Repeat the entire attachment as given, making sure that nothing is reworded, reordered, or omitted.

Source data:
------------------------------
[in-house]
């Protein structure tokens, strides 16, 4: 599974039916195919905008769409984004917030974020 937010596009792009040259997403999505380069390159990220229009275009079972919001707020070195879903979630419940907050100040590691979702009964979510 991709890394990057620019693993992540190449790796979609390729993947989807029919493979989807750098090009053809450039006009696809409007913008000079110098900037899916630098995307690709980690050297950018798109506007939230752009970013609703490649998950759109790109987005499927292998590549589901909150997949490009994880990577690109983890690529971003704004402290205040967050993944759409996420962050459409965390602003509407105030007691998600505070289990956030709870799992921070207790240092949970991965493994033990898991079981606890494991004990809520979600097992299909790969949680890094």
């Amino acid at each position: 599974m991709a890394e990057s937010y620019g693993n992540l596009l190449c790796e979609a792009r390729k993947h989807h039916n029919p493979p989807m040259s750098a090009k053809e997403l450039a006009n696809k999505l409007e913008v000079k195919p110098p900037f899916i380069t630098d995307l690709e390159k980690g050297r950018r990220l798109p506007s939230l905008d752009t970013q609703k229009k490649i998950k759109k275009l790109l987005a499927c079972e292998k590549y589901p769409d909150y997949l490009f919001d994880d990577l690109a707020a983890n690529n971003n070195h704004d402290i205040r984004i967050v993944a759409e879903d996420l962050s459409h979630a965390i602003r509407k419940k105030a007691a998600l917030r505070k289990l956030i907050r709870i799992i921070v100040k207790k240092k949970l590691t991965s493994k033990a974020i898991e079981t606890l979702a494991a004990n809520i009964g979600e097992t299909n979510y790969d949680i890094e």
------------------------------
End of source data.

[in-house]
């Protein structure tokens, strides 16, 4: 599974039916195919905008769409984004917030974020 937010596009792009040259997403999505380069390159990220229009275009079972919001707020070195879903979630419940907050100040590691979702009964979510 991709890394990057620019693993992540190449790796979609390729993947989807029919493979989807750098090009053809450039006009696809409007913008000079110098900037899916630098995307690709980690050297950018798109506007939230752009970013609703490649998950759109790109987005499927292998590549589901909150997949490009994880990577690109983890690529971003704004402290205040967050993944759409996420962050459409965390602003509407105030007691998600505070289990956030709870799992921070207790240092949970991965493994033990898991079981606890494991004990809520979600097992299909790969949680890094």
């Amino acid at each position: 599974m991709a890394e990057s937010y620019g693993n992540l596009l190449c790796e979609a792009r390729k993947h989807h039916n029919p493979p989807m040259s750098a090009k053809e997403l450039a006009n696809k999505l409007e913008v000079k195919p110098p900037f899916i380069t630098d995307l690709e390159k980690g050297r950018r990220l798109p506007s939230l905008d752009t970013q609703k229009k490649i998950k759109k275009l790109l987005a499927c079972e292998k590549y589901p769409d909150y997949l490009f919001d994880d990577l690109a707020a983890n690529n971003n070195h704004d402290i205040r984004i967050v993944a759409e879903d996420l962050s459409h979630a965390i602003r509407k419940k105030a007691a998600l917030r505070k289990l956030i907050r709870i799992i921070v100040k207790k240092k949970l590691t991965s493994k033990a974020i898991e079981t606890l979702a494991a004990n809520i009964g979600e097992t299909n979510y790969d949680i890094e």